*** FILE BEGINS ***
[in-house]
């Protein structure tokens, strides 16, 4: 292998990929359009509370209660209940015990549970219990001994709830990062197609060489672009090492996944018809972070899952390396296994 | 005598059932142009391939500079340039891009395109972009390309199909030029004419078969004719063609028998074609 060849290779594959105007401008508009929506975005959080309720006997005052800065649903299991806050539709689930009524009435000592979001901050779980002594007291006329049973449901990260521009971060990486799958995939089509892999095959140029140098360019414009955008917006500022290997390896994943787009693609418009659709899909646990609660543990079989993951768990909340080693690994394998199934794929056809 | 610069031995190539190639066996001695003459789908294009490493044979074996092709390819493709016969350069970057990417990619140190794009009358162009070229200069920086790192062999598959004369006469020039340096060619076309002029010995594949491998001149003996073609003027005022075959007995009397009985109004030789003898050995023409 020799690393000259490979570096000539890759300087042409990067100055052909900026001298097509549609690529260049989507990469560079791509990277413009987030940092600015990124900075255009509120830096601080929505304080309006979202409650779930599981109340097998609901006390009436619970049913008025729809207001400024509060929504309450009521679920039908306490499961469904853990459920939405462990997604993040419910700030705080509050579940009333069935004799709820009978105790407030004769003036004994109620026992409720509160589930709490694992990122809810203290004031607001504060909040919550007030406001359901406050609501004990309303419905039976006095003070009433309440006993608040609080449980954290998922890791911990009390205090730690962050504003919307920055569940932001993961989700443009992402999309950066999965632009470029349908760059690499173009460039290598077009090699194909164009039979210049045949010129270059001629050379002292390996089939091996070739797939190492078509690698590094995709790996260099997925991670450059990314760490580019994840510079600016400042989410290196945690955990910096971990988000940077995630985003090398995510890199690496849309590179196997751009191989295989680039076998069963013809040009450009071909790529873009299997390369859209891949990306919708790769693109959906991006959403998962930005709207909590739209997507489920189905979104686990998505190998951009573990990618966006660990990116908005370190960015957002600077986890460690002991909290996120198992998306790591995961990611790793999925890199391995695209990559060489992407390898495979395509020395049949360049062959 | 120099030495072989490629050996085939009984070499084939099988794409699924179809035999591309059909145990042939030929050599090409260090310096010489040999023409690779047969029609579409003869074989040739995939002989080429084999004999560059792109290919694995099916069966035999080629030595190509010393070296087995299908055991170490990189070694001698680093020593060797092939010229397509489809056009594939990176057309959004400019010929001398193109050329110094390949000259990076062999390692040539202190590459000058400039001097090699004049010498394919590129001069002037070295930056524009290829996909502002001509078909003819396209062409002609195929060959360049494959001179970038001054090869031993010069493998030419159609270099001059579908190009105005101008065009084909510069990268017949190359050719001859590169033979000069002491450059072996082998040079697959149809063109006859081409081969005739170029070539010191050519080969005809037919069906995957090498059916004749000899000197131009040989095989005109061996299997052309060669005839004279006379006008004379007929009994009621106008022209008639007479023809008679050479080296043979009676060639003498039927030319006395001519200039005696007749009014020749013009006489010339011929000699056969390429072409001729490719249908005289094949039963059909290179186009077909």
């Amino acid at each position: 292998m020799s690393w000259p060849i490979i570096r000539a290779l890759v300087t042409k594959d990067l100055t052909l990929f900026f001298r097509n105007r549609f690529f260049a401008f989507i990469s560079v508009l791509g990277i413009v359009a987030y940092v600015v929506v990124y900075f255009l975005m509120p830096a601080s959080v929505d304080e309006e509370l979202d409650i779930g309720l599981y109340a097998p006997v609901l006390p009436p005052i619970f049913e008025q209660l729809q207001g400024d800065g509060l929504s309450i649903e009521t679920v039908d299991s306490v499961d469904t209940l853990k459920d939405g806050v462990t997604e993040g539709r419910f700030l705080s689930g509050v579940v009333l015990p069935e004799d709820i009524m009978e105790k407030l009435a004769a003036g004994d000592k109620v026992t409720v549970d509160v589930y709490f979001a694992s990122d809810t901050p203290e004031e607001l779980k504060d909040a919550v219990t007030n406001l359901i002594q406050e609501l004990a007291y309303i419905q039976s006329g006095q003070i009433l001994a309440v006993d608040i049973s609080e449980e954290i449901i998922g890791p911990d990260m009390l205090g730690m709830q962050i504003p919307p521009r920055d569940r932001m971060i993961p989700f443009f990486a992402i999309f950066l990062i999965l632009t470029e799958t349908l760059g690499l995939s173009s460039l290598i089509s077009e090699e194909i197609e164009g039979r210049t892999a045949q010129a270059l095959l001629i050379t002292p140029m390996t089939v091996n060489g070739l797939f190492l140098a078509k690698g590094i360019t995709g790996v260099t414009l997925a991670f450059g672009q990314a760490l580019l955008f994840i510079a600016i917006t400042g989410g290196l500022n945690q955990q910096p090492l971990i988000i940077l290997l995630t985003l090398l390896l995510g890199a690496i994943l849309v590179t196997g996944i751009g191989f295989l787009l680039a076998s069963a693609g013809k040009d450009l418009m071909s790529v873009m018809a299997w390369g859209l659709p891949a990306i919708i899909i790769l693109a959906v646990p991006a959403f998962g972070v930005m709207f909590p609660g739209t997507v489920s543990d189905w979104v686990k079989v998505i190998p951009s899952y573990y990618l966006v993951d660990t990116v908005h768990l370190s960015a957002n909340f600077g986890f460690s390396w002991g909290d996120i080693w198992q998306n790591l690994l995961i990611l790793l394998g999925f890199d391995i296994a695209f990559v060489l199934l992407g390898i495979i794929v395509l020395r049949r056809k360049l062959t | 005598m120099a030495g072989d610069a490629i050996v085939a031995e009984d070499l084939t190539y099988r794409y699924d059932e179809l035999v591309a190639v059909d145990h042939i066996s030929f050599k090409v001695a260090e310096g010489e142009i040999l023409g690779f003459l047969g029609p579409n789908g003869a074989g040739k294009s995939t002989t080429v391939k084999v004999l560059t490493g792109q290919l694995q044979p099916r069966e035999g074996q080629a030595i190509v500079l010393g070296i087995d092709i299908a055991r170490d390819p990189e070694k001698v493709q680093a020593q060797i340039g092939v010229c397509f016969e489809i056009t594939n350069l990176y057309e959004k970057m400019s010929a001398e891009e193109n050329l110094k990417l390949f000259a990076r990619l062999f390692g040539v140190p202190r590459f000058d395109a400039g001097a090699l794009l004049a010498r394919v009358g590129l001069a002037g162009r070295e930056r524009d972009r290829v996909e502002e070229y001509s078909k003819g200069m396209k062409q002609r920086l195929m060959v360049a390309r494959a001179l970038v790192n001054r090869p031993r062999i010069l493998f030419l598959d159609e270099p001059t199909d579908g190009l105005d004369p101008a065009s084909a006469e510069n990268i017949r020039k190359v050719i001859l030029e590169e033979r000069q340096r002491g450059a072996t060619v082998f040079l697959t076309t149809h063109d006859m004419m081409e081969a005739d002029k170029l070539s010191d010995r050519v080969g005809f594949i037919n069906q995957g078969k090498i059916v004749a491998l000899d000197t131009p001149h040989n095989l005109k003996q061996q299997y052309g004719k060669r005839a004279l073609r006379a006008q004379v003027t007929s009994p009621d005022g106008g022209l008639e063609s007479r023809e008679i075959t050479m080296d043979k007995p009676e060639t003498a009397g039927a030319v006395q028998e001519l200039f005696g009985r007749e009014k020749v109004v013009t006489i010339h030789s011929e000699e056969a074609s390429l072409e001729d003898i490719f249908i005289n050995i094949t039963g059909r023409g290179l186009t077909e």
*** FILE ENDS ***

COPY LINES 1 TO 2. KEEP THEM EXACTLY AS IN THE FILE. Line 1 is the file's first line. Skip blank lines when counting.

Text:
[in-house]
């Protein structure tokens, strides 16, 4: 292998990929359009509370209660209940015990549970219990001994709830990062197609060489672009090492996944018809972070899952390396296994 | 005598059932142009391939500079340039891009395109972009390309199909030029004419078969004719063609028998074609 060849290779594959105007401008508009929506975005959080309720006997005052800065649903299991806050539709689930009524009435000592979001901050779980002594007291006329049973449901990260521009971060990486799958995939089509892999095959140029140098360019414009955008917006500022290997390896994943787009693609418009659709899909646990609660543990079989993951768990909340080693690994394998199934794929056809 | 610069031995190539190639066996001695003459789908294009490493044979074996092709390819493709016969350069970057990417990619140190794009009358162009070229200069920086790192062999598959004369006469020039340096060619076309002029010995594949491998001149003996073609003027005022075959007995009397009985109004030789003898050995023409 020799690393000259490979570096000539890759300087042409990067100055052909900026001298097509549609690529260049989507990469560079791509990277413009987030940092600015990124900075255009509120830096601080929505304080309006979202409650779930599981109340097998609901006390009436619970049913008025729809207001400024509060929504309450009521679920039908306490499961469904853990459920939405462990997604993040419910700030705080509050579940009333069935004799709820009978105790407030004769003036004994109620026992409720509160589930709490694992990122809810203290004031607001504060909040919550007030406001359901406050609501004990309303419905039976006095003070009433309440006993608040609080449980954290998922890791911990009390205090730690962050504003919307920055569940932001993961989700443009992402999309950066999965632009470029349908760059690499173009460039290598077009090699194909164009039979210049045949010129270059001629050379002292390996089939091996070739797939190492078509690698590094995709790996260099997925991670450059990314760490580019994840510079600016400042989410290196945690955990910096971990988000940077995630985003090398995510890199690496849309590179196997751009191989295989680039076998069963013809040009450009071909790529873009299997390369859209891949990306919708790769693109959906991006959403998962930005709207909590739209997507489920189905979104686990998505190998951009573990990618966006660990990116908005370190960015957002600077986890460690002991909290996120198992998306790591995961990611790793999925890199391995695209990559060489992407390898495979395509020395049949360049062959 | 120099030495072989490629050996085939009984070499084939099988794409699924179809035999591309059909145990042939030929050599090409260090310096010489040999023409690779047969029609579409003869074989040739995939002989080429084999004999560059792109290919694995099916069966035999080629030595190509010393070296087995299908055991170490990189070694001698680093020593060797092939010229397509489809056009594939990176057309959004400019010929001398193109050329110094390949000259990076062999390692040539202190590459000058400039001097090699004049010498394919590129001069002037070295930056524009290829996909502002001509078909003819396209062409002609195929060959360049494959001179970038001054090869031993010069493998030419159609270099001059579908190009105005101008065009084909510069990268017949190359050719001859590169033979000069002491450059072996082998040079697959149809063109006859081409081969005739170029070539010191050519080969005809037919069906995957090498059916004749000899000197131009040989095989005109061996299997052309060669005839004279006379006008004379007929009994009621106008022209008639007479023809008679050479080296043979009676060639003498039927030319006395001519200039005696007749009014020749013009006489010339011929000699056969390429072409001729490719249908005289094949039963059909290179186009077909």